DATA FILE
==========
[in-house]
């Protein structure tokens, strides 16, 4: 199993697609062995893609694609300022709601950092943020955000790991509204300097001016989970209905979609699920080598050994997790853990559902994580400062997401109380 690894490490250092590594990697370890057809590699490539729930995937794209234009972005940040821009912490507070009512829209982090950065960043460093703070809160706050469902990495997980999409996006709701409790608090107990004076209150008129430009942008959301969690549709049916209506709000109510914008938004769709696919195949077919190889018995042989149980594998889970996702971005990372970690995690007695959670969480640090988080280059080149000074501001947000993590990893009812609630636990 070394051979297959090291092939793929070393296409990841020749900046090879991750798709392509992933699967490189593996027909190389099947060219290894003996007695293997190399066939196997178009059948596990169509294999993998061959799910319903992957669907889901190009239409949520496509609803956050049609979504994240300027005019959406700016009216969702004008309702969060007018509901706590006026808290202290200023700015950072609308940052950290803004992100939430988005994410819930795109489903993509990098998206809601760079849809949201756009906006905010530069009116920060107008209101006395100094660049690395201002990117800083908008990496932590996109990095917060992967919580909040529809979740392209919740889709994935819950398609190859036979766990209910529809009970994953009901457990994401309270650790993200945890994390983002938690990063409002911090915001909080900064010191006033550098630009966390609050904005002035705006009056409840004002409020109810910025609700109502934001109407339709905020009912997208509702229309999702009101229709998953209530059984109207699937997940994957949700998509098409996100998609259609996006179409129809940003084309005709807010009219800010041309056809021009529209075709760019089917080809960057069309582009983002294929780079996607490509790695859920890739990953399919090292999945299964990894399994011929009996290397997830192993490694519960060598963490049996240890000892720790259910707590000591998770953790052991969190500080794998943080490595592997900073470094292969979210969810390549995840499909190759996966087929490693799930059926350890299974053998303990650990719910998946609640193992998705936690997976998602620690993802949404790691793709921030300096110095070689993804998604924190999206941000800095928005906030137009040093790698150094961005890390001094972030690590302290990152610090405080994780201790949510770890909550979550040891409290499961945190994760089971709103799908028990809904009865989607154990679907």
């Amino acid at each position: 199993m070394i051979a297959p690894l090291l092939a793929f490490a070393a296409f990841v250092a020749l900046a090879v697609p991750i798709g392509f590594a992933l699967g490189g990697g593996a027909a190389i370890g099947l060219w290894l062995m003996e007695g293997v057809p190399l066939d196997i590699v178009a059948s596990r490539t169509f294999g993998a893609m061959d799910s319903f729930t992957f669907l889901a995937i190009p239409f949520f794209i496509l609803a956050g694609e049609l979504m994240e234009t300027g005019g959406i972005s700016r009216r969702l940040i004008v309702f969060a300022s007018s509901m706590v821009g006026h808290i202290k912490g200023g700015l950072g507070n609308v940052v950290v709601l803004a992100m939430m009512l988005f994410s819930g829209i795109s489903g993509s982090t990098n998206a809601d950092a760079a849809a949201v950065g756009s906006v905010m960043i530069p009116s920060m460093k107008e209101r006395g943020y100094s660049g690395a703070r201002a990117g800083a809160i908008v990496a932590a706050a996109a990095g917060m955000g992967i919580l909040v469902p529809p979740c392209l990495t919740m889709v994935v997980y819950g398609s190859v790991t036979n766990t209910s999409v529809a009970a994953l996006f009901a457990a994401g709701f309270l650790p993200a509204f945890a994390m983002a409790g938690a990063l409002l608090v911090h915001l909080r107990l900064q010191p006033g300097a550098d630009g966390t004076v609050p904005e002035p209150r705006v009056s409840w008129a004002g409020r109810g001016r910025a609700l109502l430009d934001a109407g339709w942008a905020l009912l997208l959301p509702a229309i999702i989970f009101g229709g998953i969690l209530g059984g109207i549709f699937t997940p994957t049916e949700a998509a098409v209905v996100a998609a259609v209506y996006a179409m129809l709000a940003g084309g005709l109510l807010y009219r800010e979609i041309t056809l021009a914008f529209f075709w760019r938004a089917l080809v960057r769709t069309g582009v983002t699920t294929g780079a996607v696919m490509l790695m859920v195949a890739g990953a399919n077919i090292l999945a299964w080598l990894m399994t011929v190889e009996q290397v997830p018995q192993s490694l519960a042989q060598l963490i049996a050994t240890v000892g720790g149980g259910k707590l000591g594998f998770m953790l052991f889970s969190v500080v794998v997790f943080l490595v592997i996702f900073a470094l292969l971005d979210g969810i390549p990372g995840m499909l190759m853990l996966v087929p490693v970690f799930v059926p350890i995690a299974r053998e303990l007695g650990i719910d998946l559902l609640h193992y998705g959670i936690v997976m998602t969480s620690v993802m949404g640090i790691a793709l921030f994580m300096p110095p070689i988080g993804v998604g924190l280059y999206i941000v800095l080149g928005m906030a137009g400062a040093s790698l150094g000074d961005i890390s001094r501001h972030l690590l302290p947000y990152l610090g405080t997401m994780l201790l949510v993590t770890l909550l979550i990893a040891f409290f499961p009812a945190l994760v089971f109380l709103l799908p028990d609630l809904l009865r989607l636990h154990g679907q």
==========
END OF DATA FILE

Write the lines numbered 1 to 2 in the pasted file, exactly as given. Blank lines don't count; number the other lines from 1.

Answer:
[in-house]
């Protein structure tokens, strides 16, 4: 199993697609062995893609694609300022709601950092943020955000790991509204300097001016989970209905979609699920080598050994997790853990559902994580400062997401109380 690894490490250092590594990697370890057809590699490539729930995937794209234009972005940040821009912490507070009512829209982090950065960043460093703070809160706050469902990495997980999409996006709701409790608090107990004076209150008129430009942008959301969690549709049916209506709000109510914008938004769709696919195949077919190889018995042989149980594998889970996702971005990372970690995690007695959670969480640090988080280059080149000074501001947000993590990893009812609630636990 070394051979297959090291092939793929070393296409990841020749900046090879991750798709392509992933699967490189593996027909190389099947060219290894003996007695293997190399066939196997178009059948596990169509294999993998061959799910319903992957669907889901190009239409949520496509609803956050049609979504994240300027005019959406700016009216969702004008309702969060007018509901706590006026808290202290200023700015950072609308940052950290803004992100939430988005994410819930795109489903993509990098998206809601760079849809949201756009906006905010530069009116920060107008209101006395100094660049690395201002990117800083908008990496932590996109990095917060992967919580909040529809979740392209919740889709994935819950398609190859036979766990209910529809009970994953009901457990994401309270650790993200945890994390983002938690990063409002911090915001909080900064010191006033550098630009966390609050904005002035705006009056409840004002409020109810910025609700109502934001109407339709905020009912997208509702229309999702009101229709998953209530059984109207699937997940994957949700998509098409996100998609259609996006179409129809940003084309005709807010009219800010041309056809021009529209075709760019089917080809960057069309582009983002294929780079996607490509790695859920890739990953399919090292999945299964990894399994011929009996290397997830192993490694519960060598963490049996240890000892720790259910707590000591998770953790052991969190500080794998943080490595592997900073470094292969979210969810390549995840499909190759996966087929490693799930059926350890299974053998303990650990719910998946609640193992998705936690997976998602620690993802949404790691793709921030300096110095070689993804998604924190999206941000800095928005906030137009040093790698150094961005890390001094972030690590302290990152610090405080994780201790949510770890909550979550040891409290499961945190994760089971709103799908028990809904009865989607154990679907």